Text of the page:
Putin drew several conclusions from the mass protests of 2011-2012. They convinced him that the mandate he received from “the people,” is much more important than the views of the small and overly outspoken segment of progressive citizens.
What is the worst and dangerous for Russia is the feeling of self-assured satisfaction and perception that it is a great, powerful and invincible country with unlimited resources. It can lead to another stagnation.
Scholar in Residence Nonproliferation Program Moscow Center
Arbatov, a former member of the State Duma, is the author of a number of books and numerous articles and papers on issues of global security, strategic stability, disarmament, and Russian military reform.
Lehne is a visiting scholar at Carnegie Europe in Brussels, where his research focuses on the post–Lisbon Treaty development of the European Union’s foreign policy, with a specific focus on relations between the EU and member states.
Scholar in Residence Religion, Society, and Security Program Moscow Center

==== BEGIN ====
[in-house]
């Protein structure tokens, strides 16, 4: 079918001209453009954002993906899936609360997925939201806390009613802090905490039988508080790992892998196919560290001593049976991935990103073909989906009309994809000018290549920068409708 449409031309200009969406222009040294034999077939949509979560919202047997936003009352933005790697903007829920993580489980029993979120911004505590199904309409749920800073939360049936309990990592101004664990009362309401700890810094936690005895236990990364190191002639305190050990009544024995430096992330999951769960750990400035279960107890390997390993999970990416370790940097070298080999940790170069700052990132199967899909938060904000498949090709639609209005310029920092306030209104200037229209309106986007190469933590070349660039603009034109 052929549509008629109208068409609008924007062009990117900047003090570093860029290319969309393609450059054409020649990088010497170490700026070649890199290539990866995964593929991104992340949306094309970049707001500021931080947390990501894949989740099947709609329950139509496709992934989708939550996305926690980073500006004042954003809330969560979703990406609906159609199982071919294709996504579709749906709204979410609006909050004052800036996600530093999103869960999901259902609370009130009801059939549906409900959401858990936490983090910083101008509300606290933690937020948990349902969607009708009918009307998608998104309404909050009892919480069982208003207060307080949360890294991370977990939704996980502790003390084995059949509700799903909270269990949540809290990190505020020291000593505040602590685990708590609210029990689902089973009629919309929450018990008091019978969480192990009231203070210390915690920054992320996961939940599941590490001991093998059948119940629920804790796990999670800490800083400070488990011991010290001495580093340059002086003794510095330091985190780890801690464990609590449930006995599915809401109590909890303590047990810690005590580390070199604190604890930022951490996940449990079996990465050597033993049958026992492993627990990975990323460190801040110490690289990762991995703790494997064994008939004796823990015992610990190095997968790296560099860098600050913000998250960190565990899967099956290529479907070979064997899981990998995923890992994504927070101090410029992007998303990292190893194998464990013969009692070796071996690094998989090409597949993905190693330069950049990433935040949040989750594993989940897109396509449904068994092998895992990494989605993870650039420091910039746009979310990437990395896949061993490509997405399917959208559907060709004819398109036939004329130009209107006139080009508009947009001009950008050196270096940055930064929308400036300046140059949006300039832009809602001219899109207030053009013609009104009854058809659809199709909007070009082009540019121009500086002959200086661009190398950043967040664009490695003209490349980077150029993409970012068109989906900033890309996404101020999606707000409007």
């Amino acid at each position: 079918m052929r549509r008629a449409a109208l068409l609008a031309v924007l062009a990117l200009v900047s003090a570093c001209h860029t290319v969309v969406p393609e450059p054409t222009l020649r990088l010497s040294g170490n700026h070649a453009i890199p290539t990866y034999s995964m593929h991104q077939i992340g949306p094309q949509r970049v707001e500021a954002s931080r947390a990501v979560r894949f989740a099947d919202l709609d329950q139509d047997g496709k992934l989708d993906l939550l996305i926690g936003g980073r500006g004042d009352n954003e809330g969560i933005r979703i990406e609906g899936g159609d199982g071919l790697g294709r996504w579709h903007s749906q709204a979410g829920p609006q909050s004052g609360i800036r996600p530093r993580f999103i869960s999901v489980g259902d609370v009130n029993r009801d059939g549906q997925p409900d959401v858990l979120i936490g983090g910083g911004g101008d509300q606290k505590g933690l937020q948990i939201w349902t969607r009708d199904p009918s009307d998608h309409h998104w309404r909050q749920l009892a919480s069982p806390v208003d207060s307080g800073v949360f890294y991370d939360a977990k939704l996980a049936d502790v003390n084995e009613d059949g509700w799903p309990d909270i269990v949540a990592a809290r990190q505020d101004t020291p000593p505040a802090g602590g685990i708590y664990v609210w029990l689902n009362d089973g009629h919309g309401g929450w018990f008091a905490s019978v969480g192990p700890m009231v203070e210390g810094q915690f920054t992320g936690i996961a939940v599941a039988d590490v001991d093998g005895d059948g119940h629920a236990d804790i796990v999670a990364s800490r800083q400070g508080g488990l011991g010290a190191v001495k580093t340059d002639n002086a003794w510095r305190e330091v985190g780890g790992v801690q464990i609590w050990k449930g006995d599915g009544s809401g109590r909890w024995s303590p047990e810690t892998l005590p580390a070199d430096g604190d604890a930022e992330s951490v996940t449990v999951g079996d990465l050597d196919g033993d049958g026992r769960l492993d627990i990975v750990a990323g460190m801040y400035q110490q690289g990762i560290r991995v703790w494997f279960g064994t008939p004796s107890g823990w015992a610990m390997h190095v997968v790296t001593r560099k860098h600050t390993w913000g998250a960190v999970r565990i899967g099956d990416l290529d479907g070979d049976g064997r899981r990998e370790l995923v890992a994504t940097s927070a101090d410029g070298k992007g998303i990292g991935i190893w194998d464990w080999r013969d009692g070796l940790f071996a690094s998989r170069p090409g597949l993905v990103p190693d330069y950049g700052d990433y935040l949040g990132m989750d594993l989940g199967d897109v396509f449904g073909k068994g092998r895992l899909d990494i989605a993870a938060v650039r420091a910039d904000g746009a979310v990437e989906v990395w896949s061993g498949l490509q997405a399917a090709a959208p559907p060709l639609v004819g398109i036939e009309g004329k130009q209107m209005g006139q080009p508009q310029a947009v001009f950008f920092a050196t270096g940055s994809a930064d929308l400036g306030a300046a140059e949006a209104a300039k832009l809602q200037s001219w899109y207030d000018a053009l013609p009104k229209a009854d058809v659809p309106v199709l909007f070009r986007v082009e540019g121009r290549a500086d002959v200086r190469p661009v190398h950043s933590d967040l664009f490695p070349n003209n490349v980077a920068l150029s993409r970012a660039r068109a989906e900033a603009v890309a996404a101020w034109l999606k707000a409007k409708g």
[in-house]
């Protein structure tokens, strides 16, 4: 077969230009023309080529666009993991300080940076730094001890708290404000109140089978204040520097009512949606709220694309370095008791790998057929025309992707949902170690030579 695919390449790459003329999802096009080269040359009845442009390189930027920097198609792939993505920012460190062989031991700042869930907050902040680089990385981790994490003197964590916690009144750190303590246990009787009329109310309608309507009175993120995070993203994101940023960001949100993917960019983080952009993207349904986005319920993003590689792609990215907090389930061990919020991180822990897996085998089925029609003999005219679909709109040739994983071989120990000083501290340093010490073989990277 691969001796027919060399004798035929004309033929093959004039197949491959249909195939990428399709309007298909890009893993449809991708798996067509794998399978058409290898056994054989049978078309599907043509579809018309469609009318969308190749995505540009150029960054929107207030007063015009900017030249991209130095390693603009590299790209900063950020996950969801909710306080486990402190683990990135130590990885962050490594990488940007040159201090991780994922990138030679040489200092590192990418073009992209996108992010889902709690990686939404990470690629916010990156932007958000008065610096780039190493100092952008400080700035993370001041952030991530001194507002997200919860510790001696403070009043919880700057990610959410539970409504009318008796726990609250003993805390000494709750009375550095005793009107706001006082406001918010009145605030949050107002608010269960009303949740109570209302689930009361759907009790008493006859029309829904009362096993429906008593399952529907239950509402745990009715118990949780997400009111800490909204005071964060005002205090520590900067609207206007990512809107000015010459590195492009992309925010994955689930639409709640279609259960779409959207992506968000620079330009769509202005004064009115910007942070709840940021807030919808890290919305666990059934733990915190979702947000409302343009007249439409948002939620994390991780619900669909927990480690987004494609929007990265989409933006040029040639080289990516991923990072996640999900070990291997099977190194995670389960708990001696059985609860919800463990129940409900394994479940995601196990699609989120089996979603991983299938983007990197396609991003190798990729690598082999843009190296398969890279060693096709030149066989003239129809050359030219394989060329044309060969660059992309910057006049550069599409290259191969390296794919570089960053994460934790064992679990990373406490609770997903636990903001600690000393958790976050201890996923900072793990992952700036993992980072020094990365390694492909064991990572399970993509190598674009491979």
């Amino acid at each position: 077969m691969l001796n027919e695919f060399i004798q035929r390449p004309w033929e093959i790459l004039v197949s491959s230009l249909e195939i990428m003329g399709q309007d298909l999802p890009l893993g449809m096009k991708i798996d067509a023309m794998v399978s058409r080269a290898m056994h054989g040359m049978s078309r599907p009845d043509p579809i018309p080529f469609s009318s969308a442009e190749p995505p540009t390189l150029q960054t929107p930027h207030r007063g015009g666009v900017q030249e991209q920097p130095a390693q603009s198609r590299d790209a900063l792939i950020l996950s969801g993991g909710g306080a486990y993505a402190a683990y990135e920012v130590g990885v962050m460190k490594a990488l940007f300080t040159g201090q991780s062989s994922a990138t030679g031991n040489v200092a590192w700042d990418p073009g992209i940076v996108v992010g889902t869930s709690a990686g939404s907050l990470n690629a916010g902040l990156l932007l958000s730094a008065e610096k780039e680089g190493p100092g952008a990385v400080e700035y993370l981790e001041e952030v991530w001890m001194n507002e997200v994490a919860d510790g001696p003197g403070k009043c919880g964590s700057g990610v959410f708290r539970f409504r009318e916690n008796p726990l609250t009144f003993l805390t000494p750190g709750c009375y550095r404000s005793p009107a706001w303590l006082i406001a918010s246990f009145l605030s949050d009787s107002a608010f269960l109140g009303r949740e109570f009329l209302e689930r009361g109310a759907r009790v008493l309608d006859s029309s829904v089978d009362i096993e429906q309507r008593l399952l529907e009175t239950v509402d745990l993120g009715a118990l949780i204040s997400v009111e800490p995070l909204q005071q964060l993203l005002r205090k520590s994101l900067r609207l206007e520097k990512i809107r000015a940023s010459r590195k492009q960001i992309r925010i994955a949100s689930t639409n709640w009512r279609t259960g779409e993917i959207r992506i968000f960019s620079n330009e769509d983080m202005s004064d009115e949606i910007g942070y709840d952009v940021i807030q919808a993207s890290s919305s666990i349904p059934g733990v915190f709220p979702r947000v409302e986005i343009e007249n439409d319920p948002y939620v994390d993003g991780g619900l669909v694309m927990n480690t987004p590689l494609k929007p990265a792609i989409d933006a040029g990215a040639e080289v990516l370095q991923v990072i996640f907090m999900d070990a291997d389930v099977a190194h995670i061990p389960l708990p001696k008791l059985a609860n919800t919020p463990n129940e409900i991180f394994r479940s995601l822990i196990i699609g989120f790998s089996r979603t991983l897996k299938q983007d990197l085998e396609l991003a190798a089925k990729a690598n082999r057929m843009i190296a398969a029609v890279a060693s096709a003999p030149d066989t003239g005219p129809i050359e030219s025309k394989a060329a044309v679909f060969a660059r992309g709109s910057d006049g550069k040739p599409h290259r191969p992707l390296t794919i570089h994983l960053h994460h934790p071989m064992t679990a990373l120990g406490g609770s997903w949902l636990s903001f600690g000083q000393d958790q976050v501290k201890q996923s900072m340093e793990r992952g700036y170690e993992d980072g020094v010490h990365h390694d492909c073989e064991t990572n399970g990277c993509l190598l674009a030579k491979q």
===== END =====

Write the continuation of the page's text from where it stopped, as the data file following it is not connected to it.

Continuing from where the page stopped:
Malashenko is the chair of the Carnegie Moscow Center’s Religion, Society, and Security Program. He also taught at the Higher School of Economics from 2007 to 2008 and was a professor at the Moscow State Institute of International Relations from 2000 to 2006.
Nakhle is a nonresident scholar at Carnegie Middle East Center, specializing in international petroleum contracts and fiscal regimes for the oil and gas industry, world oil and gas market developments, energy policy, and oil and gas revenue management.
Paul Stronski is a senior associate in Carnegie’s Russia and Eurasia Program, where his research focuses on the relationship between Russia and neighboring countries in Central Asia and the South Caucasus.